During those tumultuous times, my eldest brother, a mere 17-year-old, joined the ranks of the guerrilla freedom fighters. Tragically, he fell into the clutches of the Pakistan Army, enduring brutal torture before being mercilessly killed on November 21, 1971, a heart-wrenching 17 days before the proclamation of independence in Brahmanbaria. The pain of losing a loved one in such a horrific manner is etched into the fabric of my family’s history.

These personal tribulations, however, are emblematic of the sacrifices made by countless families like mine. The call of duty compelled us to endure the hardships of displacement, separation, and the profound sorrow of losing a beloved family member. As I pen down this history, it is with a heavy heart and a deep sense of duty to the motherland that I recount the struggles and sacrifices that, in many ways, paved the way for the freedom we celebrate today.

Our refuge in India was not merely a tale of seeking shelter but a testament to the solidarity between nations during a crisis. The generous support of the Indian people and government provided a lifeline for many Bengali families, allowing us to weather the storm of uncertainty. My father’s role as a commander in the Mukti Bahini, fighting on a different front, embodied the collective spirit of resistance that defined the Liberation War.

As I stand here today, the past’s echoes resound with pain and pride. The journey from being a refugee to celebrating Victory Day is a testament to the indomitable spirit of the Bengali people and the sacrifices made by individuals like my father and brother. Their contributions and the collective sacrifice of countless others are the bedrock on which Bangladesh’s independent and sovereign nation stands today.

On this Victory Day, as we honour the heroes who fought for our freedom, my family’s story is but a microcosm of the larger tapestry of resilience woven by the Bengali people. The memories are poignant, the losses profound, but through these personal narratives, we pay homage to the countless unsung heroes who gave their all for the cause of independence. May their sacrifices never be forgotten, and may the spirit of Victory Day continue to inspire generations to come.


Gratitude to India: A Bond of Solidarity

On this auspicious occasion of Victory Day, it is paramount to acknowledge and express profound gratitude to India for its unwavering support during Bangladesh’s struggle for independence. In 1971, India played a pivotal role in aiding the Bengali people in their quest for freedom. The Indian military, in collaboration with the Mukti Bahini, stood shoulder to shoulder with the people of Bangladesh, contributing significantly to the ultimate victory on December 16. The friendship and solidarity between the two nations during those critical times fostered a deep bond that extends beyond diplomatic ties. On Victory Day, Bangladesh takes a moment to pay homage to the sacrifices made by the Indian armed forces and the leadership of then-Prime Minister Indira Gandhi, whose vision and courage played a crucial role in shaping the destiny of a new and independent Bangladesh. The enduring camaraderie between Bangladesh and India is a testament to the shared history of struggle and triumph, reminding the world of the strength of unity and cooperation.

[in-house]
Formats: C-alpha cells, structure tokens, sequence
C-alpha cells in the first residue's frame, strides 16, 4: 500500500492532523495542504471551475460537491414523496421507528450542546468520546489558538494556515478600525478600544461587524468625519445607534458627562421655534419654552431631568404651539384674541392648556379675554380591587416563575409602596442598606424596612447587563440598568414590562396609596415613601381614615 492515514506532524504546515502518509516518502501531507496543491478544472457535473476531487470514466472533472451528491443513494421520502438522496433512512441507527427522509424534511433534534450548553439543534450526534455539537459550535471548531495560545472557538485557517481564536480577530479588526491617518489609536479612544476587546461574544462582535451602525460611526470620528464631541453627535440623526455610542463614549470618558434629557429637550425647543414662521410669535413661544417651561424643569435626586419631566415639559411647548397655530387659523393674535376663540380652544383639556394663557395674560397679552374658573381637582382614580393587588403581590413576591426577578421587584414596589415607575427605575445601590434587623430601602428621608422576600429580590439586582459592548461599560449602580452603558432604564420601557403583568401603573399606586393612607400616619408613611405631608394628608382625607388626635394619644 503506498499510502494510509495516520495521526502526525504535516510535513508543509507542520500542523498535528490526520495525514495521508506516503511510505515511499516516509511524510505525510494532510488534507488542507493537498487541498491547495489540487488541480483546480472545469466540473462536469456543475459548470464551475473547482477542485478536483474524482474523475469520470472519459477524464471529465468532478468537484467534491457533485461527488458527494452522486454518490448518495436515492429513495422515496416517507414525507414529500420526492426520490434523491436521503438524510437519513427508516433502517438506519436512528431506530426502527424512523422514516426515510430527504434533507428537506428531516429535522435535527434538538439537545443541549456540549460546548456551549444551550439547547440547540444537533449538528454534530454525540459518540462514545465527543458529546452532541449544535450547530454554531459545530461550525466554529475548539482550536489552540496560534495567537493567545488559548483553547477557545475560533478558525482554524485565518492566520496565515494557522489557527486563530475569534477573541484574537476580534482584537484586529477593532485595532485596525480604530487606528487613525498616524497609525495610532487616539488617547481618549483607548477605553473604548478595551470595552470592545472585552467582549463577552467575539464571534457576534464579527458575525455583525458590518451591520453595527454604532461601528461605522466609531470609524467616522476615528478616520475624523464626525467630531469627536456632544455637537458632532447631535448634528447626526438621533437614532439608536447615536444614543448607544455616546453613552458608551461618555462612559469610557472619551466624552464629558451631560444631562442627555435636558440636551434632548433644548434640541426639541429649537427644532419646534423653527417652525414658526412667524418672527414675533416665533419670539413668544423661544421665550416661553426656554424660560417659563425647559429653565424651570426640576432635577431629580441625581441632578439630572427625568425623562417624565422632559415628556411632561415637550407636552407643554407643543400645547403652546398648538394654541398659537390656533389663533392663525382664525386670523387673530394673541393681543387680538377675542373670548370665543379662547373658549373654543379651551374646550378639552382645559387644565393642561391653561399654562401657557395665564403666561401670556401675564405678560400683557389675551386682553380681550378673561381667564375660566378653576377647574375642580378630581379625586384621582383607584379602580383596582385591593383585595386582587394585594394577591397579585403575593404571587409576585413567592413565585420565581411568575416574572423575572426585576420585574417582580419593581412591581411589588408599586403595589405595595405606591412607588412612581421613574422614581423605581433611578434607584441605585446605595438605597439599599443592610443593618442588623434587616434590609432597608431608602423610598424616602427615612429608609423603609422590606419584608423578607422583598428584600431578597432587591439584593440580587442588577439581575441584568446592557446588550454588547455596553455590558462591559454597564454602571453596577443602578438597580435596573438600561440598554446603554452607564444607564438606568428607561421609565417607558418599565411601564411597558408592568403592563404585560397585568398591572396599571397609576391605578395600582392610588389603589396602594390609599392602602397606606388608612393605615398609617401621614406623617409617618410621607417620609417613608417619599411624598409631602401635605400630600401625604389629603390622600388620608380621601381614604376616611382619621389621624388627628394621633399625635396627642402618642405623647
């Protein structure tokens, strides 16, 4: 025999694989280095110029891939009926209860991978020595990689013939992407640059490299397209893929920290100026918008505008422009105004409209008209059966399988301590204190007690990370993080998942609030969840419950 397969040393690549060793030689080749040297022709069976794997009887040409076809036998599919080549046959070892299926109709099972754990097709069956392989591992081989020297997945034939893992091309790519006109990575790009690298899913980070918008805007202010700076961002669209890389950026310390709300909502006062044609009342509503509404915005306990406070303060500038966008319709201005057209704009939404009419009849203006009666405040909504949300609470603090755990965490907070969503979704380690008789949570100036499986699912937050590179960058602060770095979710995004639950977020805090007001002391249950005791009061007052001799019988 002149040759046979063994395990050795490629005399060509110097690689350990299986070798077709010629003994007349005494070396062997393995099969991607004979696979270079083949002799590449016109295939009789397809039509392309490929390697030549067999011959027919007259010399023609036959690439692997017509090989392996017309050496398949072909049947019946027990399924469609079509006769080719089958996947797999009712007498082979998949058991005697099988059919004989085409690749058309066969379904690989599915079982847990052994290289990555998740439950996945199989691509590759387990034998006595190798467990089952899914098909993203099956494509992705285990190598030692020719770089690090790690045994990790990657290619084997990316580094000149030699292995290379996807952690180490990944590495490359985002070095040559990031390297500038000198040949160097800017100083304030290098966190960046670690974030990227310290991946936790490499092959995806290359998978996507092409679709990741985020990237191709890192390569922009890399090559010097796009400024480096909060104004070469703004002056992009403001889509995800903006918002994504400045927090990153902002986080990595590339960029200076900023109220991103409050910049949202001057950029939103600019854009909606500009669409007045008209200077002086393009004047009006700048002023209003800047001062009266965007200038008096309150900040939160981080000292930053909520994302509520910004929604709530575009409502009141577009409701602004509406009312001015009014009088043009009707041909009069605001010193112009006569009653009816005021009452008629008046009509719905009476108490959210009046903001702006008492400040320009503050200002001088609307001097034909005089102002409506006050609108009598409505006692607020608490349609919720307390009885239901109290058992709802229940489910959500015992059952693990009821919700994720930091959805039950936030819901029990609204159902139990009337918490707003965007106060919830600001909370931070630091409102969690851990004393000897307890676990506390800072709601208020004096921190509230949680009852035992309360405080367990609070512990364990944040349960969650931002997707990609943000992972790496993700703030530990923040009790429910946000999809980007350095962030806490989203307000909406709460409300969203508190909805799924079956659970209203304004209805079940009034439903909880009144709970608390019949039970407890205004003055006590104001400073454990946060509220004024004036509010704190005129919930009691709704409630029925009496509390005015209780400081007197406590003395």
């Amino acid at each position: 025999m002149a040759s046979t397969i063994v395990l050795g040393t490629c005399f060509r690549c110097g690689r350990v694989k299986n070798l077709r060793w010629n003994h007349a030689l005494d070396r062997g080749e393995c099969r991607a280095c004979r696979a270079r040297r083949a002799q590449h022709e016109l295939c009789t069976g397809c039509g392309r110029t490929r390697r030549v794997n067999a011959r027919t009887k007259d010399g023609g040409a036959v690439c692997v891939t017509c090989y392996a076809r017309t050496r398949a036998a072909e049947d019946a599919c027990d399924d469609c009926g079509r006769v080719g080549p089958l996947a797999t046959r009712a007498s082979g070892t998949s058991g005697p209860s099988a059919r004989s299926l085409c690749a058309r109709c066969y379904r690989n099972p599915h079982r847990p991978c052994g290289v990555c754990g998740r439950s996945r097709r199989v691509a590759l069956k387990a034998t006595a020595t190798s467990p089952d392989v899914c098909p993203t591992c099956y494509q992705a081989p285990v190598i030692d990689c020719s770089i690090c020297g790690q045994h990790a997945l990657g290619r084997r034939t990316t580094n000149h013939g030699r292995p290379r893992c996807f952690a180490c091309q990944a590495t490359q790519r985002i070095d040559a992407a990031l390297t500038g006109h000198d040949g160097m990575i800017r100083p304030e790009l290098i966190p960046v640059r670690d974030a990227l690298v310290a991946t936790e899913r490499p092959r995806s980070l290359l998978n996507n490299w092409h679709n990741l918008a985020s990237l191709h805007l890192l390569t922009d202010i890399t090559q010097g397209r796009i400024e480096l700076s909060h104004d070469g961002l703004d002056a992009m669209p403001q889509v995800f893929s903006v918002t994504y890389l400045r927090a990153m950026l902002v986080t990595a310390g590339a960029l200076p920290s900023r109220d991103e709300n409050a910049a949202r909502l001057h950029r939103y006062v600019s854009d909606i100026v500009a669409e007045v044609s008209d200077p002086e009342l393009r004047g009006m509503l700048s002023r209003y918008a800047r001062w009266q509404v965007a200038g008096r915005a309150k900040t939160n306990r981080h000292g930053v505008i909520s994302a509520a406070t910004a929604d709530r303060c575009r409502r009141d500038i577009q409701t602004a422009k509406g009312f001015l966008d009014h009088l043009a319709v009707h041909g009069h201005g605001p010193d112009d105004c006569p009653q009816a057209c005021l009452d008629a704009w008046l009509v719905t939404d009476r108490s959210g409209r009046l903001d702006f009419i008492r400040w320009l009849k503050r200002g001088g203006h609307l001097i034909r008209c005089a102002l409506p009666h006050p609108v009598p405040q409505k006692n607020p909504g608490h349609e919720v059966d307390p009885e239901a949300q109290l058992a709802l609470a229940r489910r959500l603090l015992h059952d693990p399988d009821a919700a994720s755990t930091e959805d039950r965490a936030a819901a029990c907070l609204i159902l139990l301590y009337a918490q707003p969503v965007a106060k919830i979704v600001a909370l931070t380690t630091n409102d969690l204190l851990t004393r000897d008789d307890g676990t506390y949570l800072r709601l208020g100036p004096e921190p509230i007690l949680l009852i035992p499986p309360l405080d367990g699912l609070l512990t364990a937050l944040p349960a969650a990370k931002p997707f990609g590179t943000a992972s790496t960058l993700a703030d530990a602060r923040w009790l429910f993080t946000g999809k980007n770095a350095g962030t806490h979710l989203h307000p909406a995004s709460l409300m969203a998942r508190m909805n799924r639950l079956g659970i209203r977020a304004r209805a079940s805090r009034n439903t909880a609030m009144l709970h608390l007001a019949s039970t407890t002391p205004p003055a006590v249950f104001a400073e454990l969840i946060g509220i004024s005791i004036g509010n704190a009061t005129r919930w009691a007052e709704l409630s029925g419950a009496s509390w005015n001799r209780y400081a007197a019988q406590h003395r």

Conclusion: A Nation’s Journey, A People’s Triumph

On this momentous occasion of Victory Day, Bangladesh reflects on its journey from the ravages of war to the triumph of independence. The Bengali people’s resilience, sacrifices, and determination have shaped the nation into what it is today—a proud, sovereign country that stands tall in the global community.

As the nation celebrates the 51st Victory Day, the echoes of the past resonate with a sense of pride and gratitude. The sacrifices made in 1971 paved the way for the birth of a nation that continues to inspire the world with its indomitable spirit. The joy of independence is not just a celebration of the past; it is a commitment to a future where the people of Bangladesh continue to overcome challenges, build a prosperous nation, and contribute.